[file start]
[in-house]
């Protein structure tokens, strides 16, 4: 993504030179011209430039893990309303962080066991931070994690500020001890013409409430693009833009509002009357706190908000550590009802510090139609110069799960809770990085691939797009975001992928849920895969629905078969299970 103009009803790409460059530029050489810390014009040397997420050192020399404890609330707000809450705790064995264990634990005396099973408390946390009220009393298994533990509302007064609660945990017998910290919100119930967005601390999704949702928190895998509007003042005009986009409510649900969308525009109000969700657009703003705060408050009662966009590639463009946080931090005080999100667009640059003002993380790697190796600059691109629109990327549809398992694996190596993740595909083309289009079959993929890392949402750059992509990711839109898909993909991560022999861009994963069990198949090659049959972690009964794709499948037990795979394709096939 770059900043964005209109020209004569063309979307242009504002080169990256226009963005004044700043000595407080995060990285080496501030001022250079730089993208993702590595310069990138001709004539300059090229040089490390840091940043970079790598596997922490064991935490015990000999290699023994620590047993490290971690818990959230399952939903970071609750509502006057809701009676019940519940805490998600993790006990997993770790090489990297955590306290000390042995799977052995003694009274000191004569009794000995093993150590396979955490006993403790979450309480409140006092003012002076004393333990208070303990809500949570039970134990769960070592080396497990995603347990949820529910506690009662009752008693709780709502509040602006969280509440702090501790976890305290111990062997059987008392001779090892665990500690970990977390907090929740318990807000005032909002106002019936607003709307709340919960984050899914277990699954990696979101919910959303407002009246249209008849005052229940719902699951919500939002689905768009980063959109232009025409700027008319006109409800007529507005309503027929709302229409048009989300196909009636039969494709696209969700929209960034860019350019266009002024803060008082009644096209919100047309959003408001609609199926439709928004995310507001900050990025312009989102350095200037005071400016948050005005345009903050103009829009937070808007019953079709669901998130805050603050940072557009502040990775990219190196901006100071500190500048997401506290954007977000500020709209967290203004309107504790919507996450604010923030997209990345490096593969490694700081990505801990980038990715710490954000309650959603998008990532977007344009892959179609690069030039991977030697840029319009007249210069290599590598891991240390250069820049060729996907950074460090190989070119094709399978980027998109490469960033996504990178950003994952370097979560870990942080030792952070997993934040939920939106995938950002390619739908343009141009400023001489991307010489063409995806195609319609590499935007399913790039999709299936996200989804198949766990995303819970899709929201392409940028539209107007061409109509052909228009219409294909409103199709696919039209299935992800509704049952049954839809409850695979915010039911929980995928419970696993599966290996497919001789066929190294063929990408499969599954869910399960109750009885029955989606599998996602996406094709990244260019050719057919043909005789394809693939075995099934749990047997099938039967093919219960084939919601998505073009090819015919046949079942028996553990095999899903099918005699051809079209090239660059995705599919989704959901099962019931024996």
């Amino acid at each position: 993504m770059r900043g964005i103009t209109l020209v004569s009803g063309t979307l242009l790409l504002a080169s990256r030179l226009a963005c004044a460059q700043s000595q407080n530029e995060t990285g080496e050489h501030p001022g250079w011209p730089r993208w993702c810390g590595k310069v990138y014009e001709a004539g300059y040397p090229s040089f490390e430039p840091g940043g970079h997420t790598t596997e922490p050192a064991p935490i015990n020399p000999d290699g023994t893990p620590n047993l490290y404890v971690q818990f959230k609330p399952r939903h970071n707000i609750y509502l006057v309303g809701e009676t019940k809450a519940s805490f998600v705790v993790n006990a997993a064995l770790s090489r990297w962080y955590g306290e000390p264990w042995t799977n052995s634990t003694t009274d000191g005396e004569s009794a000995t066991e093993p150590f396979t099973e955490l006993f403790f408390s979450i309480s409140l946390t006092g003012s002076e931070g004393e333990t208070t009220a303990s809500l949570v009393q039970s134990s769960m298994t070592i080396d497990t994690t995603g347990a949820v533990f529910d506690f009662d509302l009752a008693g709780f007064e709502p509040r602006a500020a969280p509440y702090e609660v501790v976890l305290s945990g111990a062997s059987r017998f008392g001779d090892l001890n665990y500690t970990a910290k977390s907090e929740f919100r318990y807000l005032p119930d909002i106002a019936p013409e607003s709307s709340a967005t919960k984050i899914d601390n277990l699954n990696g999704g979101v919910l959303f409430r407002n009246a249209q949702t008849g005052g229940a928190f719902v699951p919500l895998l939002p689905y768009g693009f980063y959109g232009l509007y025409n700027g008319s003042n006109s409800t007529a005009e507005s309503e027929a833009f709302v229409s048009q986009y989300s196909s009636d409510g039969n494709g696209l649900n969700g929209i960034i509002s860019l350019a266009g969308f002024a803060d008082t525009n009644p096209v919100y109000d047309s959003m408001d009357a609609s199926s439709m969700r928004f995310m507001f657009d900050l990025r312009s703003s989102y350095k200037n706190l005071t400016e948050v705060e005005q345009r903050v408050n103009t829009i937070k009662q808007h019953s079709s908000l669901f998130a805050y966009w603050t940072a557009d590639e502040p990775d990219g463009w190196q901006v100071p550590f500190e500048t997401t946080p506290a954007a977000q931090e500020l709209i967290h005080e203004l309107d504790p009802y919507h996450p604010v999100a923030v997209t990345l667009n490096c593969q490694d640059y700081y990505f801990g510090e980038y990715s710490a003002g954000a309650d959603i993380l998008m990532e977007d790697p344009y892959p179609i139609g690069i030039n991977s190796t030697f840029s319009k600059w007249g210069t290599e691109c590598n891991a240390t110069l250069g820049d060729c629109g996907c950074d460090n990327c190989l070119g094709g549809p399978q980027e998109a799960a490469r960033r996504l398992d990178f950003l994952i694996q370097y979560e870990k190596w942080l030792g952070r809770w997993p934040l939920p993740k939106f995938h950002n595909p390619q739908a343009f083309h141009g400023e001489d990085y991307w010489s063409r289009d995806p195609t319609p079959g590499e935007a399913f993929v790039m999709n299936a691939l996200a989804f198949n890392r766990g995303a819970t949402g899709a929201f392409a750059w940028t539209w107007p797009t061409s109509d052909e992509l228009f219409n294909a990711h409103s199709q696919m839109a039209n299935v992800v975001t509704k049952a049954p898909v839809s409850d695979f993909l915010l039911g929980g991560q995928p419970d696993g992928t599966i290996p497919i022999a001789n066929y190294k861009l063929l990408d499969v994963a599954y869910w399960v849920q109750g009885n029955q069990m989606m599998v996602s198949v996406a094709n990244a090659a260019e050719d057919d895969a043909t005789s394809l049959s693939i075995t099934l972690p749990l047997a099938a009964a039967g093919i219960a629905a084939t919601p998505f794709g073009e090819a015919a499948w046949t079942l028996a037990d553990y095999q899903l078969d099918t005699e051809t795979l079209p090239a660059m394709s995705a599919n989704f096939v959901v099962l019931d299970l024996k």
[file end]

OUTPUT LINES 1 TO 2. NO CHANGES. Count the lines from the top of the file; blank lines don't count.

[in-house]
């Protein structure tokens, strides 16, 4: 993504030179011209430039893990309303962080066991931070994690500020001890013409409430693009833009509002009357706190908000550590009802510090139609110069799960809770990085691939797009975001992928849920895969629905078969299970 103009009803790409460059530029050489810390014009040397997420050192020399404890609330707000809450705790064995264990634990005396099973408390946390009220009393298994533990509302007064609660945990017998910290919100119930967005601390999704949702928190895998509007003042005009986009409510649900969308525009109000969700657009703003705060408050009662966009590639463009946080931090005080999100667009640059003002993380790697190796600059691109629109990327549809398992694996190596993740595909083309289009079959993929890392949402750059992509990711839109898909993909991560022999861009994963069990198949090659049959972690009964794709499948037990795979394709096939 770059900043964005209109020209004569063309979307242009504002080169990256226009963005004044700043000595407080995060990285080496501030001022250079730089993208993702590595310069990138001709004539300059090229040089490390840091940043970079790598596997922490064991935490015990000999290699023994620590047993490290971690818990959230399952939903970071609750509502006057809701009676019940519940805490998600993790006990997993770790090489990297955590306290000390042995799977052995003694009274000191004569009794000995093993150590396979955490006993403790979450309480409140006092003012002076004393333990208070303990809500949570039970134990769960070592080396497990995603347990949820529910506690009662009752008693709780709502509040602006969280509440702090501790976890305290111990062997059987008392001779090892665990500690970990977390907090929740318990807000005032909002106002019936607003709307709340919960984050899914277990699954990696979101919910959303407002009246249209008849005052229940719902699951919500939002689905768009980063959109232009025409700027008319006109409800007529507005309503027929709302229409048009989300196909009636039969494709696209969700929209960034860019350019266009002024803060008082009644096209919100047309959003408001609609199926439709928004995310507001900050990025312009989102350095200037005071400016948050005005345009903050103009829009937070808007019953079709669901998130805050603050940072557009502040990775990219190196901006100071500190500048997401506290954007977000500020709209967290203004309107504790919507996450604010923030997209990345490096593969490694700081990505801990980038990715710490954000309650959603998008990532977007344009892959179609690069030039991977030697840029319009007249210069290599590598891991240390250069820049060729996907950074460090190989070119094709399978980027998109490469960033996504990178950003994952370097979560870990942080030792952070997993934040939920939106995938950002390619739908343009141009400023001489991307010489063409995806195609319609590499935007399913790039999709299936996200989804198949766990995303819970899709929201392409940028539209107007061409109509052909228009219409294909409103199709696919039209299935992800509704049952049954839809409850695979915010039911929980995928419970696993599966290996497919001789066929190294063929990408499969599954869910399960109750009885029955989606599998996602996406094709990244260019050719057919043909005789394809693939075995099934749990047997099938039967093919219960084939919601998505073009090819015919046949079942028996553990095999899903099918005699051809079209090239660059995705599919989704959901099962019931024996």